Grand trees with mystery history

A Waikouaiti small garden is big on trees. Gillian Vine reports.

Who planted them no-one knows, but Kay and Bill Lang's Waikouaiti garden has some extraordinary trees, from a giant horse chestnut that could be 130 years old to a South American beech, eastern dogwood and Concordia oak.

Mrs Lang admits she took one look at the horse chestnut and decided she and her husband had to buy the place.

"It's mid to late 1880s," Mr Lang says of the massive chestnut, which is a bit of a mystery as the house was not built until the 1920s.

However, at the lower corner of the property, the Mounted Constabulary once had its headquarters and perhaps a constable planted a conker. There was also a sequoia, taken out years ago, that appears a giant in old photographs. But the beech (probably Nothofagus antarctica), the splendid Concordia oak, eastern tulip tree and tall pink-flowered dogwood (Cornus florida) raise questions as to who planted them and when, and where they obtained exotic trees rare in Otago.

Mr Lang has a theory that the garden was planted in two stages, the first before the house was built, the second in the 1920s when an English joiner-cabinetmaker had the house built.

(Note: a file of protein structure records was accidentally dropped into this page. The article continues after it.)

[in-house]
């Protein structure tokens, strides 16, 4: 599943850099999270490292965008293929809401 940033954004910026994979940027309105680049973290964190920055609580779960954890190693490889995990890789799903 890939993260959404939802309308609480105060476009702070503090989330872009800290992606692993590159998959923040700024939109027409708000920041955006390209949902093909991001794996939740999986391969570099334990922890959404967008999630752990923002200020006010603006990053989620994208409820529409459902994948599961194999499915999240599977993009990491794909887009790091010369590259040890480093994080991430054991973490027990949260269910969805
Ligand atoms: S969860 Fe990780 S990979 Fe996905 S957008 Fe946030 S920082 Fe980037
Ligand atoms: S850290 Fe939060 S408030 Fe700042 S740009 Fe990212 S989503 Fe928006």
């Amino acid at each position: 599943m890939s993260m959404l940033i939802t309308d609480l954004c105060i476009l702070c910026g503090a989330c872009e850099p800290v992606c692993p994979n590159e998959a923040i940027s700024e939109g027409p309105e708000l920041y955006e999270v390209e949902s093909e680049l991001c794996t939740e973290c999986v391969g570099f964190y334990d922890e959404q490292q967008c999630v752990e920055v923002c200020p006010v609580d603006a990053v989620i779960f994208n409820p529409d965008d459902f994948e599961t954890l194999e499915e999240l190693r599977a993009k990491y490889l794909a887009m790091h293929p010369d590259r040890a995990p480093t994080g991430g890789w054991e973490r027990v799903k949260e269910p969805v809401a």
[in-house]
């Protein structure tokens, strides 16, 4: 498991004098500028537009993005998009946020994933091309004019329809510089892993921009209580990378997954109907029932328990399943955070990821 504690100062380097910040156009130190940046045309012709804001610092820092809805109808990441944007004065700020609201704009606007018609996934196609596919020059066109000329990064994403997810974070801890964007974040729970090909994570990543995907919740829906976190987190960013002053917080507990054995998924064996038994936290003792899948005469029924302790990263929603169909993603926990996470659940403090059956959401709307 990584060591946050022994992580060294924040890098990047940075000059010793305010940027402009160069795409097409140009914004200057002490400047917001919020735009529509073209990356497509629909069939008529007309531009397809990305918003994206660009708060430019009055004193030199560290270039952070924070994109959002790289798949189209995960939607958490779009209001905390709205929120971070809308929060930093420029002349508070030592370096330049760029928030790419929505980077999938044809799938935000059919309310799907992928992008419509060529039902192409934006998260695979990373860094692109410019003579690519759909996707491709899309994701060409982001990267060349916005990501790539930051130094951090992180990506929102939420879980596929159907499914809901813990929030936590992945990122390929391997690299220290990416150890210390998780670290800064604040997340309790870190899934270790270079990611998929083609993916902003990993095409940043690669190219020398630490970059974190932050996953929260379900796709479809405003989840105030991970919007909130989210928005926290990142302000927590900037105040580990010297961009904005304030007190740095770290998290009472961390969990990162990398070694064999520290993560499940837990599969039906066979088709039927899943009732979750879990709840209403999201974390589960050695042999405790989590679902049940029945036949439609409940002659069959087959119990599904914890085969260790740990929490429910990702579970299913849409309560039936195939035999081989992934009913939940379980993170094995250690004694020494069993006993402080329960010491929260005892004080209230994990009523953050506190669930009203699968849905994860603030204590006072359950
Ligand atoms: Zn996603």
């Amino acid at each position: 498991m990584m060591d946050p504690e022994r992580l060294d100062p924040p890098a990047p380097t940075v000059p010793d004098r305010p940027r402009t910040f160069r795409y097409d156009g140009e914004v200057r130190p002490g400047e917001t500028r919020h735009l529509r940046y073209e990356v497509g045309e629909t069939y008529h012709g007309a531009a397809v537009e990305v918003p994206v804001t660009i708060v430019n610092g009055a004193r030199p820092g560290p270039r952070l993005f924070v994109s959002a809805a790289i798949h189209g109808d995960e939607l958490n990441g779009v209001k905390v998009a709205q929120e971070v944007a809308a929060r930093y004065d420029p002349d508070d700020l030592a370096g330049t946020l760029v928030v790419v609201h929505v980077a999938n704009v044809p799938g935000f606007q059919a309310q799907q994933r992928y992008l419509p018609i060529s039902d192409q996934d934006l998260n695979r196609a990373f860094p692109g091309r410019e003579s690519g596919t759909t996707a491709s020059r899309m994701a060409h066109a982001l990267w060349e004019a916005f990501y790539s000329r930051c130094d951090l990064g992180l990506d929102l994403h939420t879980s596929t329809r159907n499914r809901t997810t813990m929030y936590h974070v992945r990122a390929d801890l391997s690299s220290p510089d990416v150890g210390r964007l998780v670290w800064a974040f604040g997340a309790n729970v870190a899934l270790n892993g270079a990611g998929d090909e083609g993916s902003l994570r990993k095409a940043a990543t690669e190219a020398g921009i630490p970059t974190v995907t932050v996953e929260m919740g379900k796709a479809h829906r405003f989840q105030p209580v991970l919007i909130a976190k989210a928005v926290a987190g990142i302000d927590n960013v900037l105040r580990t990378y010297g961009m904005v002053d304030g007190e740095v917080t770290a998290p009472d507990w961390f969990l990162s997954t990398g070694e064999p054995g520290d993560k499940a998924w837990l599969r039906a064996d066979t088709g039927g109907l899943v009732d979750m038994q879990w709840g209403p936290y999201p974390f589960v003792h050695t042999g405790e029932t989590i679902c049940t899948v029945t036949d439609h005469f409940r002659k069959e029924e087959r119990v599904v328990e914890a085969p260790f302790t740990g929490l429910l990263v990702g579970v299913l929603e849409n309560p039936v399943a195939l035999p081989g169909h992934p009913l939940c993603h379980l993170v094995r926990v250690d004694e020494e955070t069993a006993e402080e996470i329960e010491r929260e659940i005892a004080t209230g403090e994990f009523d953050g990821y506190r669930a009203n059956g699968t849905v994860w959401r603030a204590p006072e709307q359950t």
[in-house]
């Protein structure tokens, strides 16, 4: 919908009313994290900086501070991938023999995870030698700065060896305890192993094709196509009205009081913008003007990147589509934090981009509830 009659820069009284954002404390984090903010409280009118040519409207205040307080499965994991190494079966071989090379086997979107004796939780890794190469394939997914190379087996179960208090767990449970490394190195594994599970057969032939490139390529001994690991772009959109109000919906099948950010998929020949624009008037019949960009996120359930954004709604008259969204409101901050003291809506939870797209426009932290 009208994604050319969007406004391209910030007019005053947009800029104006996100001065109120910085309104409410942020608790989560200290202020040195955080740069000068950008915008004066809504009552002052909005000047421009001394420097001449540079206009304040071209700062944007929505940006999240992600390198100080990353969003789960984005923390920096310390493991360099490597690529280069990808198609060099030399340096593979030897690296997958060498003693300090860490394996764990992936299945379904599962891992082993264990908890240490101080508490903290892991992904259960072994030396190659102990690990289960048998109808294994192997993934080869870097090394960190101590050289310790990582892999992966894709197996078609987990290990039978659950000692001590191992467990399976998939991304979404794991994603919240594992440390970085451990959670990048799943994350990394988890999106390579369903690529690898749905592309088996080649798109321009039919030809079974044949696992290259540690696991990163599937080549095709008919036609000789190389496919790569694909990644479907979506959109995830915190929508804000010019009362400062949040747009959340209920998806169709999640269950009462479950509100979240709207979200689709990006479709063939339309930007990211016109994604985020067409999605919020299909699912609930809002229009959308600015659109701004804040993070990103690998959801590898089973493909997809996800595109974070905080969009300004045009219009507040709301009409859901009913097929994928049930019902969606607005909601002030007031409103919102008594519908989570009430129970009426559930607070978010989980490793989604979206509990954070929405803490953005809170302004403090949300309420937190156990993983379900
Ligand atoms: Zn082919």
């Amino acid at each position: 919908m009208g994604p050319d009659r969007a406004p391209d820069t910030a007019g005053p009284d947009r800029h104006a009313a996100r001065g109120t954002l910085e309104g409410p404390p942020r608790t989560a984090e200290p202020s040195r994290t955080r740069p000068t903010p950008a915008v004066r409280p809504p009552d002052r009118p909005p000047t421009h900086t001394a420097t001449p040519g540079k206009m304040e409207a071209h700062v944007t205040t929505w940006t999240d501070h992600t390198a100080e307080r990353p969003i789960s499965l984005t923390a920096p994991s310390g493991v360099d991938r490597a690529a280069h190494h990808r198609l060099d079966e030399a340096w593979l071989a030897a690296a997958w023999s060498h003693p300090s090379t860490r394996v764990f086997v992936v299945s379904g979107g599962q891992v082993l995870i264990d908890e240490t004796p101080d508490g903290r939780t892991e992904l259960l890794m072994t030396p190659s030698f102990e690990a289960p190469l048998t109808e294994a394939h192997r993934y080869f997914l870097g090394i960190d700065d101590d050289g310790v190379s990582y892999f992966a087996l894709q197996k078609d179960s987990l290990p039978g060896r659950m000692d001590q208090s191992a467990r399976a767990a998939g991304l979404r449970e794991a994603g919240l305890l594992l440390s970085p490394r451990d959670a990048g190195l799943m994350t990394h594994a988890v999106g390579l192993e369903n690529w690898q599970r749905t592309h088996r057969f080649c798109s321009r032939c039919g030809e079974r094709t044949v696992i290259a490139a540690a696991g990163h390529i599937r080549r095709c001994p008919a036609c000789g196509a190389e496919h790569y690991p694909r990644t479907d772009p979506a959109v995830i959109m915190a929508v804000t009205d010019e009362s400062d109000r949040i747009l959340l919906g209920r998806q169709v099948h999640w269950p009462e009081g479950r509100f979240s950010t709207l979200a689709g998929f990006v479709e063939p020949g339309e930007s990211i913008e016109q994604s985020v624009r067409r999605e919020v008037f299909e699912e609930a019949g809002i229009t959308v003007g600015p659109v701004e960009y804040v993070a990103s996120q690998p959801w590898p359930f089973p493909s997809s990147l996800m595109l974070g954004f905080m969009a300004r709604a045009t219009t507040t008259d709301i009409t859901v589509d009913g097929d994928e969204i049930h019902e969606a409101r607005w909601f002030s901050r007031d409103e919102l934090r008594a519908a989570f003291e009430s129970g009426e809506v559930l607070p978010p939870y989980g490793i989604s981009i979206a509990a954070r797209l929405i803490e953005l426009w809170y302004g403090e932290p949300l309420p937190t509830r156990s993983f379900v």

It would seem that the man, a Mr Preston, loved the trees from eastern North America, including the tulip tree (Liriodendron tulipa), oak and dogwood. He may even have dreamed of using them in his work.

Other old trees include a Japanese maple, crab apple and weeping cherry.

"A 1947 aerial photo by V.C. Brown shows the chestnut, sequoia and other trees since missing," Mrs Lang said.

What the couple suspect from the stumps they have found is that, in a common practice decades ago, trees were initially planted quite close together with fast-growing types always earmarked for removal when the more desirable specimens had grown to a reasonable size.

Old photographs show their property and others nearby surrounded by hawthorn hedges.

"There were hawthorn hedges everywhere," Mr Lang said, adding that a local nursery specialised in them and at one time offered 36 different varieties.

"You'll still find most of them growing wild around Waikouaiti."

Although most of the flowers are found on shrubs and trees, spring brings a drift of colour under the chestnut, initially with daffodils, then tulips and bluebells. Many of the bulbs may be very old.

Mr Lang said there was a third stage, about 40 or 50 years ago, when a selection of rhododendrons was added.

Whoever planted them had an eye to their colour spectrum and also chose a selection to bloom in succession.

Mr Lang is reducing the number of pittosporums planted in recent years but complains it is difficult: "When I use a chainsaw, it's hard to do it with one hand because Kay's swinging on the other."

 


See it

• Kay and Bill Lang's garden is one of six that will be open tomorrow from 11am-4.30pm as a fundraiser for the Waikouaiti Presbyterian parish.
• Tickets are available on the day at the church hall, Kildare St, Waikouaiti.
• Tickets are $10, which includes Devonshire tea in the church hall, where there will be plant, produce and cake stalls.